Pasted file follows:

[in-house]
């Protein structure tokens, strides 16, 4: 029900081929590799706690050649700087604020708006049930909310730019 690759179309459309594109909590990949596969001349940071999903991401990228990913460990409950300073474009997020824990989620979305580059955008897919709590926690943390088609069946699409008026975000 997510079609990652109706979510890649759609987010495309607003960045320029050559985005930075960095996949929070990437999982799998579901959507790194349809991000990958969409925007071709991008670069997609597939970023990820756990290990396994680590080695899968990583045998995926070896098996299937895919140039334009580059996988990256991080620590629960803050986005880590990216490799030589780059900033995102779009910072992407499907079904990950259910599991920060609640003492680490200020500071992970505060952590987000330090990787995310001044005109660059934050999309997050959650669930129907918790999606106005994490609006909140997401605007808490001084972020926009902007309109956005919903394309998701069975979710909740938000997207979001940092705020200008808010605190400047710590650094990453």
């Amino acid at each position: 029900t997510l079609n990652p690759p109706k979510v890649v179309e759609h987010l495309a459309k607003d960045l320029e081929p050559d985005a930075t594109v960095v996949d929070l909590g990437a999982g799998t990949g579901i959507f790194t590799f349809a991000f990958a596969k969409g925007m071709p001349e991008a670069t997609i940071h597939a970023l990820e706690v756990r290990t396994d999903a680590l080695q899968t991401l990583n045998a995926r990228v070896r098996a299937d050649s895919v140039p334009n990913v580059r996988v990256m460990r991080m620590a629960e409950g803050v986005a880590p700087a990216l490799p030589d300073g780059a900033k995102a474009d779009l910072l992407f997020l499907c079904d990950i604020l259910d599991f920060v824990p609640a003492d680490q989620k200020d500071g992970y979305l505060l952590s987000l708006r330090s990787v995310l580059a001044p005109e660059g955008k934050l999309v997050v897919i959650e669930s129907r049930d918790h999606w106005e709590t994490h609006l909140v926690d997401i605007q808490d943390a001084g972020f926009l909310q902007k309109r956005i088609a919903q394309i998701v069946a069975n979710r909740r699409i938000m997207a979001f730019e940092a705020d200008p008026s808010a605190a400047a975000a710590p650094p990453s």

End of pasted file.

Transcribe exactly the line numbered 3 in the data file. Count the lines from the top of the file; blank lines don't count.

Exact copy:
């Amino acid at each position: 029900t997510l079609n990652p690759p109706k979510v890649v179309e759609h987010l495309a459309k607003d960045l320029e081929p050559d985005a930075t594109v960095v996949d929070l909590g990437a999982g799998t990949g579901i959507f790194t590799f349809a991000f990958a596969k969409g925007m071709p001349e991008a670069t997609i940071h597939a970023l990820e706690v756990r290990t396994d999903a680590l080695q899968t991401l990583n045998a995926r990228v070896r098996a299937d050649s895919v140039p334009n990913v580059r996988v990256m460990r991080m620590a629960e409950g803050v986005a880590p700087a990216l490799p030589d300073g780059a900033k995102a474009d779009l910072l992407f997020l499907c079904d990950i604020l259910d599991f920060v824990p609640a003492d680490q989620k200020d500071g992970y979305l505060l952590s987000l708006r330090s990787v995310l580059a001044p005109e660059g955008k934050l999309v997050v897919i959650e669930s129907r049930d918790h999606w106005e709590t994490h609006l909140v926690d997401i605007q808490d943390a001084g972020f926009l909310q902007k309109r956005i088609a919903q394309i998701v069946a069975n979710r909740r699409i938000m997207a979001f730019e940092a705020d200008p008026s808010a605190a400047a975000a710590p650094p990453s």